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Wednesday, May 23, 2012

Cat Daddy Jackson Galaxy Sees Your A**hole Cat, Raises You 45 Kisses

Posted By on Wed, May 23, 2012 at 8:30 AM

  • The t-shirt says it all.

Anyone who has lived with an asshole cat knows the look: pupils dilated, ears folded back, tail snapping from side to side like a metronome. Without warning, this fearsome (but soft and cuddly and so fucking cute) predator hunkers down behind a chair in your living room, waiting to strike. And you're never prepared when he sinks his fangs repeatedly into your tender calf meat with the speed and precision of a sewing machine before stalking off as though nothing has happened. Meanwhile, you -- and your ego -- are confused and bleeding.

In his 15 years working with animals, cat behaviorist Jackson Galaxy, the tattooed-and-pierced host of Animal Planet's My Cat From Hell, has repaired many such damaged relationships between cats and their humans. By abandoning the need to rationalize problems and instead looking at the world from a cat's perspective, he has developed therapeutic and environmental techniques he likes to call "cat mojo."

And it works. He has brought peace to two warring cats who used to run shrieking across the bed at night, for example, or a stubborn fella who peed on the air conditioner instead of the litter box, or a crazy calico who fucking hated the new roommate.

In his new book Cat Daddy: What the World's Most Incorrigible Cat Taught Me About Life, Love, and Coming Clean, Galaxy details the long, sloppy road that took him from self-conscious animal shelter employee, wannabe rock star, and addict to nationally known Cat Daddy, as well as what he learned from Benny, his very own asshole cat.

Like many of us who grow up awkward, oversensitive, or shy, Galaxy has always related better to animals than people. For most of his life, he has also battled addictions to booze, pharmaceutical and recreational drugs, and food.

"Not to fall into the trap of artistic cliché," Galaxy says, "but you do have to access some deep, dark and unknown shit in order to get to the truth, to get from the point of looking through the cosmic windows of understanding to the point of pushing through them."

True enough, but it's these "tortured artist" statements, along with Galaxy's repeated mentions of his sleeve tattoos, giant silver earrings, and multicolored dreadlocks (which he hacked off one day in a fit of rage), that initially caused me to plunk him in the "vain" section of my "The Other Humans" Venn diagram. This category is also inhabited by hipsters who won't STFU about the vintage snaps on their flannel button-down as well as suburban "punks" of the safety-pin and studded-belt varieties.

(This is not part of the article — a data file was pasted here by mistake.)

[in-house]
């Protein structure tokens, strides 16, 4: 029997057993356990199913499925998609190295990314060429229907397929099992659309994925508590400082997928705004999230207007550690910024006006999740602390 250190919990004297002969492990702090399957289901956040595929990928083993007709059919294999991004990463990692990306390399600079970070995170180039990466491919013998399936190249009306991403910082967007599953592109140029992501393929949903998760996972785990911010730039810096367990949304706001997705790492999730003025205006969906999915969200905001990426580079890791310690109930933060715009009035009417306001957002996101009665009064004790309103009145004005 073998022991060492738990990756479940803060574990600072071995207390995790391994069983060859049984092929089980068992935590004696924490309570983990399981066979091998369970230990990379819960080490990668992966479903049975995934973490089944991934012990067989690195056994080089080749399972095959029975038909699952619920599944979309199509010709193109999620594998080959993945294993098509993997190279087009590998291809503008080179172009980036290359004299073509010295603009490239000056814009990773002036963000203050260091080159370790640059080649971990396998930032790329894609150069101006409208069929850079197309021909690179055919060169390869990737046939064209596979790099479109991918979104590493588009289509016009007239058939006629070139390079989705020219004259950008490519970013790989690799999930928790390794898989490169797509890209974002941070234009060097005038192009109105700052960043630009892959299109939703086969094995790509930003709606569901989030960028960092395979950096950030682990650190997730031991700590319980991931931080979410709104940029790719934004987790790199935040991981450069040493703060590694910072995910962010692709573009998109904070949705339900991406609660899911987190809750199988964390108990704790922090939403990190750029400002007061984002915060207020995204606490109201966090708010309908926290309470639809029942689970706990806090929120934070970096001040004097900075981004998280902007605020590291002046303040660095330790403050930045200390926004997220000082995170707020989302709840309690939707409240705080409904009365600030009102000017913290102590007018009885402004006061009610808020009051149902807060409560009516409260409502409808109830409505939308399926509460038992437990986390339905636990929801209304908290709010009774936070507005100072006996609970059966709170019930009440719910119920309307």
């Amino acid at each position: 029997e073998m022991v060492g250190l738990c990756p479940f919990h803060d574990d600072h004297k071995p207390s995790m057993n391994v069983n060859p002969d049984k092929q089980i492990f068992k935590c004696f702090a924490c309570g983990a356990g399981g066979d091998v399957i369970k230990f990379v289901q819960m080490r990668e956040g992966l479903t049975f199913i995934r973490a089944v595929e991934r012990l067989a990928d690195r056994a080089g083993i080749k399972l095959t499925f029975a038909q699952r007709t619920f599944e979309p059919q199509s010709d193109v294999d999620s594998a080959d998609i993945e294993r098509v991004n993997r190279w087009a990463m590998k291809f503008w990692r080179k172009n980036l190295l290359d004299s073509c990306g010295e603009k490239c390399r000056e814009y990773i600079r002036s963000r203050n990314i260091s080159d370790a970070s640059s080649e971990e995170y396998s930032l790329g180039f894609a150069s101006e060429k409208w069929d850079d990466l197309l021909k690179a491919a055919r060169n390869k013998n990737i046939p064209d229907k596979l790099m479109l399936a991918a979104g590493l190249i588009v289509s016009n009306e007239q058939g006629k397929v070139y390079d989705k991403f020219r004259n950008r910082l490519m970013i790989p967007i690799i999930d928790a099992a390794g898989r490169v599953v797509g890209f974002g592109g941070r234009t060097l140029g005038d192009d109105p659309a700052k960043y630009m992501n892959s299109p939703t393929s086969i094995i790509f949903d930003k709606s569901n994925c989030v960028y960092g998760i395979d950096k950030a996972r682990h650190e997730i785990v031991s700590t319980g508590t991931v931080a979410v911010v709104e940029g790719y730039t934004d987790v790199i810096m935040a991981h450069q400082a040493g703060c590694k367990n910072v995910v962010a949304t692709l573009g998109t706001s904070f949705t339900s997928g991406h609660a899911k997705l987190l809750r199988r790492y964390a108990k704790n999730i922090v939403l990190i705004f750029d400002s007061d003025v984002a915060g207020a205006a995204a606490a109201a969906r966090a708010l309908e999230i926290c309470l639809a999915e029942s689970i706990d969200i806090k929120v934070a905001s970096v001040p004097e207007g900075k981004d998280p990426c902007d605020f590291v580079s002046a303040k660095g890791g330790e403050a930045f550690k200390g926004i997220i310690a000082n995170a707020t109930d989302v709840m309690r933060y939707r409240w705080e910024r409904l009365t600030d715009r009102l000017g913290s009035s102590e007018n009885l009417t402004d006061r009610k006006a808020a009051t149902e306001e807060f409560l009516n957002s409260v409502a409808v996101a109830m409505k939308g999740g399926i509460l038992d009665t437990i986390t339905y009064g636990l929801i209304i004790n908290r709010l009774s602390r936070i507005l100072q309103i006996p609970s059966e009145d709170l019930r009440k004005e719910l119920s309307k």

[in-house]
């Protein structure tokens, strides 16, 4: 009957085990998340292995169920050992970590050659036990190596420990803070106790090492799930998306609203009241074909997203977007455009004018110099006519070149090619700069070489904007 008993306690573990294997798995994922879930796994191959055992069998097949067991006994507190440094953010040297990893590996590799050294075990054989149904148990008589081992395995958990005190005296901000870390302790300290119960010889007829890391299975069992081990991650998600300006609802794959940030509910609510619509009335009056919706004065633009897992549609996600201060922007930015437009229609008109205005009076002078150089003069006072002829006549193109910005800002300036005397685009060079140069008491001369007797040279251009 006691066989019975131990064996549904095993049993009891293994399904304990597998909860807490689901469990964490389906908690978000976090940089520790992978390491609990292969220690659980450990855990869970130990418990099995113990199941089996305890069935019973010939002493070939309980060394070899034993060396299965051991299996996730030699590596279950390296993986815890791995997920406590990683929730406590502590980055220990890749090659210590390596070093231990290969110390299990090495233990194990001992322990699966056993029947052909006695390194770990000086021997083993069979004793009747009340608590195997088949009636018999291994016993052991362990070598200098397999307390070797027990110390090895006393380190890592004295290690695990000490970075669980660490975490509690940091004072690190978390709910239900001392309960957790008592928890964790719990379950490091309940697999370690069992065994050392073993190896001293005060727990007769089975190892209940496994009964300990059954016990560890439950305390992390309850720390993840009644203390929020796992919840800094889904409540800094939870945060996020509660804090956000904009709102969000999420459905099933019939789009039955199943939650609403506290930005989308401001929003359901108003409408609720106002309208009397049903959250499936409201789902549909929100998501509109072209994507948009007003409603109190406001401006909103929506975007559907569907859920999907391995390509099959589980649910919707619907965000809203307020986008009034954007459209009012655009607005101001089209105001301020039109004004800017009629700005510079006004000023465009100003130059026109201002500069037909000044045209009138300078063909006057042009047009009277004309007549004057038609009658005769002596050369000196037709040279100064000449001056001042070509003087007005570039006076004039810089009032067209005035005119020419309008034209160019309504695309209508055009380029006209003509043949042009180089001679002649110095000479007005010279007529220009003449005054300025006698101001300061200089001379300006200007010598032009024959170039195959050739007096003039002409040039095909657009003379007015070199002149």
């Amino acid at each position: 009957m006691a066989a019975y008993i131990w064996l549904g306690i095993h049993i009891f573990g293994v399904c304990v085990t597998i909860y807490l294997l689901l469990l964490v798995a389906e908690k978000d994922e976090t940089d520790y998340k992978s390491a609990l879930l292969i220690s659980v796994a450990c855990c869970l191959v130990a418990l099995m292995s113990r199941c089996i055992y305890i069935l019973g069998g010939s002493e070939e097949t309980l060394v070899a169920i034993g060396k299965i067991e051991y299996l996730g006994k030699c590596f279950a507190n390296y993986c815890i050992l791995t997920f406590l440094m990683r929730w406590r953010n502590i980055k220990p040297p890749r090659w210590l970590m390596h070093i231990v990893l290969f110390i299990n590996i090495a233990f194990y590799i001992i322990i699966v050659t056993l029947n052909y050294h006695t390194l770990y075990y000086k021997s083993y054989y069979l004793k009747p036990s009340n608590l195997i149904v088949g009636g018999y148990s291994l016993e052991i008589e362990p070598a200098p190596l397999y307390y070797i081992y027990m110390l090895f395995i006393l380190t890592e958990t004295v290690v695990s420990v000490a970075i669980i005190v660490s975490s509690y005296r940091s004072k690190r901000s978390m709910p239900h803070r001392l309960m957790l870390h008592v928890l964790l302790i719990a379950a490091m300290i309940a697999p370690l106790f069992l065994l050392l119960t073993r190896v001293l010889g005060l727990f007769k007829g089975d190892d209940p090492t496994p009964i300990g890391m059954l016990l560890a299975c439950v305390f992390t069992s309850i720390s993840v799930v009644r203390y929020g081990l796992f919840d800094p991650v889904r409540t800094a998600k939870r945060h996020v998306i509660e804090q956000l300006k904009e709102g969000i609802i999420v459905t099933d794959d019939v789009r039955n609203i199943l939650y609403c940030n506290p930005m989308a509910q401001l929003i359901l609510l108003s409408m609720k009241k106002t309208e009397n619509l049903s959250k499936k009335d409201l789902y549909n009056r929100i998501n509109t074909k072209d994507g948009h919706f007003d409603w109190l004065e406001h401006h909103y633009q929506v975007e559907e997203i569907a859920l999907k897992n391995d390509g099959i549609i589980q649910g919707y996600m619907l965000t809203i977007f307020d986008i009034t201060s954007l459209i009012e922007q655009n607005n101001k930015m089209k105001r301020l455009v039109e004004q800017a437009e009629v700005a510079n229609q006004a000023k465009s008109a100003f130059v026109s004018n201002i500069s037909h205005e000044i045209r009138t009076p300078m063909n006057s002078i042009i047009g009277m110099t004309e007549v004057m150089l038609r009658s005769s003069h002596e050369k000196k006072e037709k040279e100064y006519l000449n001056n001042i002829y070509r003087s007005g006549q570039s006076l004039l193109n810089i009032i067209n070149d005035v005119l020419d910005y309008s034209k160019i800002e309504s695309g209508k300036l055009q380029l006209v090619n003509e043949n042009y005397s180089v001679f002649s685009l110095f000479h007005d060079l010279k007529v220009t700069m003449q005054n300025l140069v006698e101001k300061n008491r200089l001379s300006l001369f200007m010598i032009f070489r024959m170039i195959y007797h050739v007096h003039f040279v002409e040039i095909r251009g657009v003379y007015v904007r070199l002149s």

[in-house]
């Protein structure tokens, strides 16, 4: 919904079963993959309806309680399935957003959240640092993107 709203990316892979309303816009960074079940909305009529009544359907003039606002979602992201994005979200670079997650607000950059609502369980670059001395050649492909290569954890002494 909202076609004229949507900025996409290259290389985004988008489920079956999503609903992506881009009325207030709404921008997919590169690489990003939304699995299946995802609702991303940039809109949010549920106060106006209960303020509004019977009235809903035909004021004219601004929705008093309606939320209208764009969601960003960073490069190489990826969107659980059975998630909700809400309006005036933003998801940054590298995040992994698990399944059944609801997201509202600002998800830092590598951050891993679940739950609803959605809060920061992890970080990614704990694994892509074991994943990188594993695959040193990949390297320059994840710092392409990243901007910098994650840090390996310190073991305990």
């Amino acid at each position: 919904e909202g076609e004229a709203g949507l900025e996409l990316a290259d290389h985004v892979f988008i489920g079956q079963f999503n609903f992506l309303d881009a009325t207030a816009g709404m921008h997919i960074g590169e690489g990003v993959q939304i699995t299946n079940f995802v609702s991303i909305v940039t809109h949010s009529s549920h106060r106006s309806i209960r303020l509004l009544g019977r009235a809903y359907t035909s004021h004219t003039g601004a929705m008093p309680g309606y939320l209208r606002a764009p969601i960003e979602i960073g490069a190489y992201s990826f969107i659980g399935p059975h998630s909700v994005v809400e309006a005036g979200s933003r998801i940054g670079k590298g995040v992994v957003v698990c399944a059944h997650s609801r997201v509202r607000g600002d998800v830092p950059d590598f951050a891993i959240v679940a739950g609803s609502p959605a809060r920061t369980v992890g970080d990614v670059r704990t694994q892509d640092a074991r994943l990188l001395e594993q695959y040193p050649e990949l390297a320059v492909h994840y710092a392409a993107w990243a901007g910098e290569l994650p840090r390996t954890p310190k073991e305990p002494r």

But through his cat tales -- particularly those about the curmudgeonly Benny, the titular incorrigible kitty who was abandoned at the shelter with a broken pelvis and later adopted by Galaxy -- he slowly reveals himself to be genuine. Having spent most of my own childhood playing with cats instead of the other kids and much of my adulthood screwing myself over with my own addictions, I found myself empathizing with and rooting for Galaxy.

He won me over for good with "the story of the 45 kisses." On a stormy night at the shelter, all 45 cats in the room closest to Galaxy's desk were screaming in that heart-wrenching, ear-liquefying way the species seems to have mastered. Armed with nothing but the "Cat I Love You," which involves making eye contact with the cat and blinking slowly while literally thinking "I love you," Galaxy slowly made his way from cage to cage in the small room until every occupant was calm and quiet.

"The importance of the Cat I Love You ... cannot be overstated," he says. "This is our 'in' as humans into the communicative world of cats. They reach out with many of their vocalizations, which were obviously designed for humans. Cats do not meow at one another, by and large; they use it for us, to get something from us. So when you think about it, we owe them an attempt to listen, even when it means hopping to their side of the communicative fence."

Later that night, I tried the Cat I Love You on Phoenix, my own high-strung calico. And sure enough, she returned the blink and visibly relaxed, almost seeming to sigh. Other recommendations I'm planning to utilize are switching to recycled litter from clay, which can cause asthma and cancer, and introducing wet food and raw meat into my little predators' diets.

Like all animal lovers, Galaxy dreams of a world in which no animals will be needlessly euthanized, but he recognizes that it will take lots of education on the necessity of spaying and neutering to make that happen. He also knows that in order to help distressed cats, he must stop holding them to human standards, which he was able to accomplish with his own troubled Benny.

At first he likened Benny's perpetually bewildered stare to that of a fat, lazy bus driver who fell asleep in his La-Z-Boy and woke up as a cat. But as he gets sober, he realizes that "Benny is not just a cat who I take care of but a confused, frustrated being who is exactly the same as me. ... Benny and I are both socially isolated, behaviorally un-lubricated, two fingers on the same hand caught in massive gears. This is what differentiates sympathy from empathy. No matter how much I care for you, it's not until I recognize me in you and you in me that the veil of gauze is lifted on the world."

And it's these kinds of raw and beautiful realizations that make this book feel like an affectionate headbutt from the Cat Daddy himself.

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Angela Lutz


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